LA demands changes to realignment

Nov 21st, 2011 | By | Category: Realignment, Sex Offenders

The L A County Board of Supervisors is demanding that the formerly great state of California make some changes to realignment.  They are unhappy that the non-serious, non-violent no-sex offenders they are getting are anything but and they are afraid their (unarmed) probation officers will not be able to safely supervise these criminals.

According to supervisor Michael Antonovich, “This was not the profile that the governor was telling the counties we’d be receiving and be responsible for.”   Antonovich further stated that they raised the question about basing the N3 status on a full criminal history rather than most recent criminal offense.  He states, “We raised the question and they BS’d us.  Right now we’re trying to design the Titanic after it has sunk.”

Antonovich is wrong about one thing of course.  The governor and the legislature did not actually BS anybody, except in a very general way.  Its more a matter of the legislature and many of the counties bought the okeydoke.  They wanted the income and figured they could do it better and cheaper and didn’t read the fine print.  They bought a pig without looking too closely into the poke.

According to the L A Chief Probation Officer, Cal Remington, 57% of their new clients are considered to be at high risk of re-offending and require more services than the probation office had anticipated.

The County Mental Health Director, Marvin Southland, also complained that CDCr is not sending information on mental health cases in a timely manner.  Welcome to the wonderful  world of prison.

Paid liar for CDCr, Oscar Hidalgo, stated “probation officers statewide have indicated they can help these individuals more effectively.”

Clicking here will link to an item from the L A DailyBulletin on this subject.  Thanks to Floyd for the link.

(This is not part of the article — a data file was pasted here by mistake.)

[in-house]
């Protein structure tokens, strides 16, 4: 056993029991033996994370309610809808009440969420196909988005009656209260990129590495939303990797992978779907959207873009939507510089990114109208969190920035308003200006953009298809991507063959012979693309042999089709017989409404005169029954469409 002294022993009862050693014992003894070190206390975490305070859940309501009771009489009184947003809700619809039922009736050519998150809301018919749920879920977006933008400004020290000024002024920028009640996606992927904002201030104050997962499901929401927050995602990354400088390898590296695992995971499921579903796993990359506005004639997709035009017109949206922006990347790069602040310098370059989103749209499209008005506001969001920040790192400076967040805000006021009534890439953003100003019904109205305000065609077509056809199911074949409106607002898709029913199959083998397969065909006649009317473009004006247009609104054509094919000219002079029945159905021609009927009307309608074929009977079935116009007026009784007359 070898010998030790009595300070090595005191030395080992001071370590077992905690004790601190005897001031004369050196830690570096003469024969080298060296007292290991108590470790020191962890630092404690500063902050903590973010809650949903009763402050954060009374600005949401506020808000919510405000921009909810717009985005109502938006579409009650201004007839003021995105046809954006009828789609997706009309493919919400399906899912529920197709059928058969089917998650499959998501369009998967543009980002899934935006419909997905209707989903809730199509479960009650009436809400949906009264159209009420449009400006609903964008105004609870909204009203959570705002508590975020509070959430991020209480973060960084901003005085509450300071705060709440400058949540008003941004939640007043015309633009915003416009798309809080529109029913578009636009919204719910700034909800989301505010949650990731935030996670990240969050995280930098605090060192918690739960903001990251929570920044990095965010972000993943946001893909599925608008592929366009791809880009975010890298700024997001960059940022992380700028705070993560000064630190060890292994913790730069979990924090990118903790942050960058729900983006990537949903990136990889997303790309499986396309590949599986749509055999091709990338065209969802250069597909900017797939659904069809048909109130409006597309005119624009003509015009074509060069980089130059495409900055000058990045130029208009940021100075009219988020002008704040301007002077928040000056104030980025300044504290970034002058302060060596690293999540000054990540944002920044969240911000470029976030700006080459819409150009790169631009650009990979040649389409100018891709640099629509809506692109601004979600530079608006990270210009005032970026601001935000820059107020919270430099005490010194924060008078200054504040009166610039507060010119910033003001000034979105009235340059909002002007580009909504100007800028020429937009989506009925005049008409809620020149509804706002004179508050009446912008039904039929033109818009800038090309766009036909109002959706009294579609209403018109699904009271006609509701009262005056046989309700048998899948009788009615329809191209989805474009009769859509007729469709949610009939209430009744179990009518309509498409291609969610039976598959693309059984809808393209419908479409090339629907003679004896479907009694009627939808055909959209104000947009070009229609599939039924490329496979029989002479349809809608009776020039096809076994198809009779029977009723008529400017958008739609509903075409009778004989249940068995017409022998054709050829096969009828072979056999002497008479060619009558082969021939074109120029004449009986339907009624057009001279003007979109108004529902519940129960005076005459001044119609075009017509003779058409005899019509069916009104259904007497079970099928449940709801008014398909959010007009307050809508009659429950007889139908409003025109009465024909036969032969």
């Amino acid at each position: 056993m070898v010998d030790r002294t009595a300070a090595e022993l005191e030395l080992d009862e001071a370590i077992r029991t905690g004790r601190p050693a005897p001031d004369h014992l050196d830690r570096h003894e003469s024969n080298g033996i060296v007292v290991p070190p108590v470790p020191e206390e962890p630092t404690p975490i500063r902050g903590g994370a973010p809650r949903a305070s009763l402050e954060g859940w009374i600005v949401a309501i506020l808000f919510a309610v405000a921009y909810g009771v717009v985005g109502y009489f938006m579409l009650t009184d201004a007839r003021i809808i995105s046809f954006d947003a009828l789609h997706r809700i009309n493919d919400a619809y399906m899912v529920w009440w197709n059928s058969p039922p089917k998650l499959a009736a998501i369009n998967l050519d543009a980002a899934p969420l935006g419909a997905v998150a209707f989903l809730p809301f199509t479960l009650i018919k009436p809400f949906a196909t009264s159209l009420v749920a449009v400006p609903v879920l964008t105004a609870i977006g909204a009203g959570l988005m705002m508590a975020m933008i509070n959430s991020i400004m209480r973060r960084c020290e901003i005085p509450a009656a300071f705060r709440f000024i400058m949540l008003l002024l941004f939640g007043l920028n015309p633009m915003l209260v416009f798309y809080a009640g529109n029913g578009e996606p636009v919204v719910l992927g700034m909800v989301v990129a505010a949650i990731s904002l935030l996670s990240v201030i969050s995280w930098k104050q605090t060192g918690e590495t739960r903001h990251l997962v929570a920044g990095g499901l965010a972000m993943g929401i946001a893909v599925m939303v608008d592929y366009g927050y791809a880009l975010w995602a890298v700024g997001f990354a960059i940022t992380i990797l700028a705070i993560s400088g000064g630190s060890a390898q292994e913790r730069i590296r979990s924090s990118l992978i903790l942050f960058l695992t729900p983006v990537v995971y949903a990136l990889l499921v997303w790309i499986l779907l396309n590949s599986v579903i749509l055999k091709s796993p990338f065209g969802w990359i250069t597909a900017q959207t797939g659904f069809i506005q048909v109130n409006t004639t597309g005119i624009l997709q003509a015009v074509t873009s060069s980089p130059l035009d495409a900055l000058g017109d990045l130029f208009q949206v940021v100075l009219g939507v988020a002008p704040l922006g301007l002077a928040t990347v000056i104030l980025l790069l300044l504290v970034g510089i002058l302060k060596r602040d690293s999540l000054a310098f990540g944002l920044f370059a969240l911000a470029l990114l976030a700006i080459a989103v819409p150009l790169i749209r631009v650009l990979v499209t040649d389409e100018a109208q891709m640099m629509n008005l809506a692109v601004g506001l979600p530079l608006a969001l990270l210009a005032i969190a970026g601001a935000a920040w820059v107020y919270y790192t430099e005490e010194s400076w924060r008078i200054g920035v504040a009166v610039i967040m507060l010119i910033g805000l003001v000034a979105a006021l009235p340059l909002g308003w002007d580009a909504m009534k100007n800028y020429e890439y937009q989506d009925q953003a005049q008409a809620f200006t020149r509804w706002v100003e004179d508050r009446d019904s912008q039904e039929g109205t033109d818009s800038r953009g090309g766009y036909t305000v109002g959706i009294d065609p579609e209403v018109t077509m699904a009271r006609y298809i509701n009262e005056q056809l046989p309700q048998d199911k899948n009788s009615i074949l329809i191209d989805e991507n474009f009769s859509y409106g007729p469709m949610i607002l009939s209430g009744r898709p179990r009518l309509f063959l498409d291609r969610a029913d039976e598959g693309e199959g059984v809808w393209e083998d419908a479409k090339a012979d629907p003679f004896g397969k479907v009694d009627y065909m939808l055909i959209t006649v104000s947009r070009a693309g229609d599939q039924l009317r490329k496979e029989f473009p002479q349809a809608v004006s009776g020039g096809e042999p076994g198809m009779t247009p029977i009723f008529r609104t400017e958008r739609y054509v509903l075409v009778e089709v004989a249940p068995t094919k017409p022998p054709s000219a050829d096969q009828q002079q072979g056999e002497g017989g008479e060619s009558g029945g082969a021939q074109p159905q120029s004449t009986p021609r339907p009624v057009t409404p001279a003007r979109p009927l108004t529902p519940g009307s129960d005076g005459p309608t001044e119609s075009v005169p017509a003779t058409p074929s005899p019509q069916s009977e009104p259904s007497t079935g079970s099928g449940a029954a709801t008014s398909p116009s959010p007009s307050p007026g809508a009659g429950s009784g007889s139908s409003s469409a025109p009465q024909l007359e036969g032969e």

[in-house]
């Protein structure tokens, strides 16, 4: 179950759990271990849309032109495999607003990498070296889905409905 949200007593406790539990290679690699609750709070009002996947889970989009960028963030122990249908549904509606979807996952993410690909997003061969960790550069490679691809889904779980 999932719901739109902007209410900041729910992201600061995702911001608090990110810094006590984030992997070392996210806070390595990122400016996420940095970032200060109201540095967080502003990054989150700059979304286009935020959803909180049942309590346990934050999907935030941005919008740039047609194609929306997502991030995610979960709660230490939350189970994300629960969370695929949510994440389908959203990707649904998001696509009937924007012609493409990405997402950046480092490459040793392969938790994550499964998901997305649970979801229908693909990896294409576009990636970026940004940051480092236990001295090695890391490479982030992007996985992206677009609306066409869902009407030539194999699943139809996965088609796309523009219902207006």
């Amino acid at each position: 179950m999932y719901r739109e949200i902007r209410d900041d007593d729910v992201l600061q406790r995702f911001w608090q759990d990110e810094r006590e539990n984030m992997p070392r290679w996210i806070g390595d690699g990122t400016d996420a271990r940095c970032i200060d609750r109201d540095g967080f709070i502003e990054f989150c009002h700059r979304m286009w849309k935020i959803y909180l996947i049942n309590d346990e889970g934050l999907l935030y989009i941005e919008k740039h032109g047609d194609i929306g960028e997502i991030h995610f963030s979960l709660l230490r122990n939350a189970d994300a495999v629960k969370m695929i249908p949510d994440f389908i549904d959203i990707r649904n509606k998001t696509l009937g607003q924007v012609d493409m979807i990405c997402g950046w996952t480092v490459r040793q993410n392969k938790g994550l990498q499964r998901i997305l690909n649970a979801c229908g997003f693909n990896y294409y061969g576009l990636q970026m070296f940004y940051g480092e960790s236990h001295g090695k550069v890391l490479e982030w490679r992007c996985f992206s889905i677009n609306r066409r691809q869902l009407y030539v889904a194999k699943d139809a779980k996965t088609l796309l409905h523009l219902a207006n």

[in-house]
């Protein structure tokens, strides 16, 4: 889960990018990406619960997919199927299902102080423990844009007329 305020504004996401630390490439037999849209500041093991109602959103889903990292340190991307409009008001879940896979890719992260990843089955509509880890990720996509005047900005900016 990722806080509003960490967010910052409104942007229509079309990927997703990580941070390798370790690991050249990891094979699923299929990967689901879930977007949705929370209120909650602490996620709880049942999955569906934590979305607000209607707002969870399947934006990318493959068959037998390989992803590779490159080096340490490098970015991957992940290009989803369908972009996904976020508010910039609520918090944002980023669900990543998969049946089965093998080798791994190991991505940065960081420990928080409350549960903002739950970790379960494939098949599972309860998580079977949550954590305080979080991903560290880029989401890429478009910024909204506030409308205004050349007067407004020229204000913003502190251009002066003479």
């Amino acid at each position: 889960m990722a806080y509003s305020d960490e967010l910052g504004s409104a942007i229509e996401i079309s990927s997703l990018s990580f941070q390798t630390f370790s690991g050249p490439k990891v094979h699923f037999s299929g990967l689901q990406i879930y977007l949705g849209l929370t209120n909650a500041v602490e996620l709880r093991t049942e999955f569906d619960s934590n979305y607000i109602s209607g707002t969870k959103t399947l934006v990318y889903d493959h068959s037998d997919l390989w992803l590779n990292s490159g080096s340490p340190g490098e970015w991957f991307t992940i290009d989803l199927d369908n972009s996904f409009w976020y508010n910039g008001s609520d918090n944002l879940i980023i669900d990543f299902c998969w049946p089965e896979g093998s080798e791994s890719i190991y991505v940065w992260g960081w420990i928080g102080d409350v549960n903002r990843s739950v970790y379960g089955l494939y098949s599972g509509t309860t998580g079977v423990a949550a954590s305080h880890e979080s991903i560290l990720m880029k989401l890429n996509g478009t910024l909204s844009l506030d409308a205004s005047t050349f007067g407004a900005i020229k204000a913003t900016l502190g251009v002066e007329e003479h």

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2 Comments to “LA demands changes to realignment”

  1. C/O says:

    I completely agree with revamping this to reflect full criminal history. It was complete lunicy to go only off commitment offence. Most of these guys have a rap sheet a mile long and just happened to get lucky this time. Poor counties have not seen anything yet. Wait till they start feeling the blunt of the medical costs and the lawsuits to follow. Simply put somewhere in the not so far future the state is going to have to pony up to build more jail space to keep them locked in county. Or build additional prisons so our population % is below that of what the all seeing all knowing federal courts set…

    • kl2008a says:

      Believe it or not there is a method to their madness in the puzzle palace. If they had to include a thorough review of a prospective releasee’s file, instead of their immediate committment offense, nobody would be going nowhere. They knew what they were doing (or so it seems) to cut the amount of bodys they have. Tho, most times, they are like a dog chasing its tail that considers each step it takes as one closer to accomplishing its goal. In this matter, the County’s (looking at the bux the State was promising) agreed to play a shell game where they could never win.